You may not be able to voyage to the center of Earth, but some people go underground for fun. They explore caves, large areas hollowed out under Earth’s surface.
WHERE THE WILD THINGS ARE
“Finding new life in caves is my most favorite aspect of caving,” Dawn says. Caves introduce many life forms to their visitors. Dawn sees plenty of life in the caves she explores. Puerto Rico’s Cueva de las Culebrones, or “Cave of the Snakes,” houses more than 300,000 bats, she recalls. At dusk, 7-foot-long boa snakes hang from the entrance to catch bats for dinner. Inside the cave, Dawn says the walls are covered with whip scorpions and cockroaches. It looks like the walls are moving!
Dawn likes to go caving in Iowa’s Coldwater Cave, too. In the summer, the northern passageway is flooded. But in the winter, the water lowers enough for cavers to float on their backs into the cave. Some cavers get nervous, but Dawn says, “When you’re in a cave, everyone looks out for each other.”
Kentucky’s Mammoth Cave is one of Dawn’s favorite caves because of the diverse formations and big passages. Native people, and Europeans later, mined for metals in this cave. You can still find clues to the presence of humans there. Dawn says, “When you walk through Mammoth Cave, you get the feeling of walking through time and history.”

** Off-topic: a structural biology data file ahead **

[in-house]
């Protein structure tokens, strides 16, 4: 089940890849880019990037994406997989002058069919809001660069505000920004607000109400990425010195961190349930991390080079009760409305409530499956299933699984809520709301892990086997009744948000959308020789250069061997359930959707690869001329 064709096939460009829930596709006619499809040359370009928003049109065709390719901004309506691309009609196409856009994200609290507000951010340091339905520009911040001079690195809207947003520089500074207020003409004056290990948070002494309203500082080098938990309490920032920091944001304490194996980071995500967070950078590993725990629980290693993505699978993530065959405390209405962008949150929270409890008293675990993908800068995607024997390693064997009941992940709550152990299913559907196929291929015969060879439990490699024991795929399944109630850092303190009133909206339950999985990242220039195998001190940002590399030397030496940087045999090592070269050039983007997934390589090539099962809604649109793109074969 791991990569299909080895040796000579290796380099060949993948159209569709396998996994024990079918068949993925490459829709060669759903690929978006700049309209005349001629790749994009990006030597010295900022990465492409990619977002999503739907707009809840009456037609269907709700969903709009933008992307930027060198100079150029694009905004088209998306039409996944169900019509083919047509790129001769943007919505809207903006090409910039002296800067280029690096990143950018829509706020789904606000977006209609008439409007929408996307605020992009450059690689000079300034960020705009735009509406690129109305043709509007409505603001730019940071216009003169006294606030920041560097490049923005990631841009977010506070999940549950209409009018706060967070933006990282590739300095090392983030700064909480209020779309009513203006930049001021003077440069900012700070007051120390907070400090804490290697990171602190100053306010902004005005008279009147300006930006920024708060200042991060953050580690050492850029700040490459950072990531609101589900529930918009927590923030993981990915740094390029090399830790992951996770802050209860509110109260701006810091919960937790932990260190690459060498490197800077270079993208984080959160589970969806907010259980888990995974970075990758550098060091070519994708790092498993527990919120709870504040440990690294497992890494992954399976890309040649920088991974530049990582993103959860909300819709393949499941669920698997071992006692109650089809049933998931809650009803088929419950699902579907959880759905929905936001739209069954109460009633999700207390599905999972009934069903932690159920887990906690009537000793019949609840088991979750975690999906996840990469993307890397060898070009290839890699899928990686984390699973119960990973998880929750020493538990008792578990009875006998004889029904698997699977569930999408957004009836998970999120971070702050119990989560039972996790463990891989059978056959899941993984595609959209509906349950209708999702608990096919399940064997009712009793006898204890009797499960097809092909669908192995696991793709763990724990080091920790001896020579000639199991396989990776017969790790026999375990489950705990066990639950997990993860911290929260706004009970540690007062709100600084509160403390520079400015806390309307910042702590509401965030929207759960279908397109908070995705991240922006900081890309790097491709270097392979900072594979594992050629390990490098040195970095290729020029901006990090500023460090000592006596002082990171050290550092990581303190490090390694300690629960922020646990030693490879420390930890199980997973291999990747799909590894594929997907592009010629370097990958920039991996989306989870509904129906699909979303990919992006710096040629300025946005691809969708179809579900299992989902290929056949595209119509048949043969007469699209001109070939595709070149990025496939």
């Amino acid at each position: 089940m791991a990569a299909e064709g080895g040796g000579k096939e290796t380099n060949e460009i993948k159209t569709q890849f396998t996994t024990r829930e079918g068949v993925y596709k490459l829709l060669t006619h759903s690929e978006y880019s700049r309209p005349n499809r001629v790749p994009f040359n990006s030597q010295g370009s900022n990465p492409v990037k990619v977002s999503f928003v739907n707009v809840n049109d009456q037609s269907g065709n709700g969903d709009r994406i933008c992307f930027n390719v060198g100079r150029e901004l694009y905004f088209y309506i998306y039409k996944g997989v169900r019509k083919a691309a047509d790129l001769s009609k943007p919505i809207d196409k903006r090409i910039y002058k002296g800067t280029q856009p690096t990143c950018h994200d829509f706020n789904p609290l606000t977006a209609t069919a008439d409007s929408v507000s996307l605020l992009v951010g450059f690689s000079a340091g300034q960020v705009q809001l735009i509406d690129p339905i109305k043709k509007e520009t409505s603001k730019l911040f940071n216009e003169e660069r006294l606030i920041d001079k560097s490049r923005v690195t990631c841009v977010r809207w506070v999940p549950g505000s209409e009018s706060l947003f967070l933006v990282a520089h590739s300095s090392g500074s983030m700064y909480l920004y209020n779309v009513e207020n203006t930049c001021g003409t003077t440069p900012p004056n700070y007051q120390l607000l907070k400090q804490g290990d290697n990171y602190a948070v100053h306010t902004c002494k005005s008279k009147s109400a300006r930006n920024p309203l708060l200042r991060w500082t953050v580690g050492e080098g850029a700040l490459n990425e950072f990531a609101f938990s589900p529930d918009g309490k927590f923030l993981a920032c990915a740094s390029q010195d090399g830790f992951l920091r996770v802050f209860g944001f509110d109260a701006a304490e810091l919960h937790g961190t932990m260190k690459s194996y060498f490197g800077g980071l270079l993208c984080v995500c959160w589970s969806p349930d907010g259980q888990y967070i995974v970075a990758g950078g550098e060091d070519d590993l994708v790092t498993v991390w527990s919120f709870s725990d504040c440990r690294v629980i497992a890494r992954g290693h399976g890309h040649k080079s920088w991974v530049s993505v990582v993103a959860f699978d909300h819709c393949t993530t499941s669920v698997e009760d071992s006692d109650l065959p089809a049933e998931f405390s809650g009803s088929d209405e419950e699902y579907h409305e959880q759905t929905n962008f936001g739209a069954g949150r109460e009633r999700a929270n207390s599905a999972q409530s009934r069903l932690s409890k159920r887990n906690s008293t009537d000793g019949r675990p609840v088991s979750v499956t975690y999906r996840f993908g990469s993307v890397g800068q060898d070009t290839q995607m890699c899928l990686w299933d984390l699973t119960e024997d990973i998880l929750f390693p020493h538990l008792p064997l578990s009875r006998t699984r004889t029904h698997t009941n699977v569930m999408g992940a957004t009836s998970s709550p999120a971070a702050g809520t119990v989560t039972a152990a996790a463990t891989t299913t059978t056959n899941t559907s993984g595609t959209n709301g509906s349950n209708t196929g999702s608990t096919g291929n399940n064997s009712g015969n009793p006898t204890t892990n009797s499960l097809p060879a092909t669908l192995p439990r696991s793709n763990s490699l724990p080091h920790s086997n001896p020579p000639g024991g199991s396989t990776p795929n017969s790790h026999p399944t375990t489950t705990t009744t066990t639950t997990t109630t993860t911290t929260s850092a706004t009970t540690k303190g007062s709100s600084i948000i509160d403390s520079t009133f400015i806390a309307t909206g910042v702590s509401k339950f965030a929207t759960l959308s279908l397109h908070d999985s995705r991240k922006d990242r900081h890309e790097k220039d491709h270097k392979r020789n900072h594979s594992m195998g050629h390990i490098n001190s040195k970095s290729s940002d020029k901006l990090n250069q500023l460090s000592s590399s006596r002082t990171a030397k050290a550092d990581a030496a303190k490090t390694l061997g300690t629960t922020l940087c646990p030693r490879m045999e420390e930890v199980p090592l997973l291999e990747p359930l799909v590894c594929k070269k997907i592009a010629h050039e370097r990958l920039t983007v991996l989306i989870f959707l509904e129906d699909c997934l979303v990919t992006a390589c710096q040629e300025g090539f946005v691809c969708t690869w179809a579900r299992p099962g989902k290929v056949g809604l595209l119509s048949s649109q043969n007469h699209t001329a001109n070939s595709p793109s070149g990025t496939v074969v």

DRESS FOR SUCCESS
Cavers should be well equipped before entering a cave, Dawn says. For example, a caver needs a helmet with a chinstrap and a headlight. Dawn suggests multiple sources of light. Why? She describes a recent experience when her headlamp went out. “Because I had the extra headlamp on my helmet,” she says, ” I was able to turn it on quickly and continue.”
A caver also needs heavy socks, layered clothing, sturdy boots, and knee and elbow pads. A large garbage bag with a hole cut for your head can be used for extra protection against mud or for warmth. Cavers often carry water-resistant backpacks to hold food, water, batteries, and first-aid supplies. Dawn also carries duct tape, because “it can be used for just about anything.”
With the proper equipment and preparation, caving is a safe, fun-filled adventure. “I don’t consider caving to be an extreme sport. And it isn’t as dangerous as jumping out of a plane,” Dawn says. She enjoys learning about cave animals and teaching others about them. After all, “caves are more than just muddy holes in the ground; they are filled with life.”
Visit a MYSTERIOUS world deep in our own a world full of life. DAWN RYAN is a seasoned caver. Let’s go caving with her.
People who adventure in caves were once called SPELUNKERS. Now they’re usually referred to as CAVERS.
DAWN became a caver at 16.
- Some caves are filled with air, and others are filled with water.
- Caves can be destroyed by light, air, bacteria, and people.
- Most caves are formed when water runs through the ground, dissolves portions of soft rock, and forms a hollow path.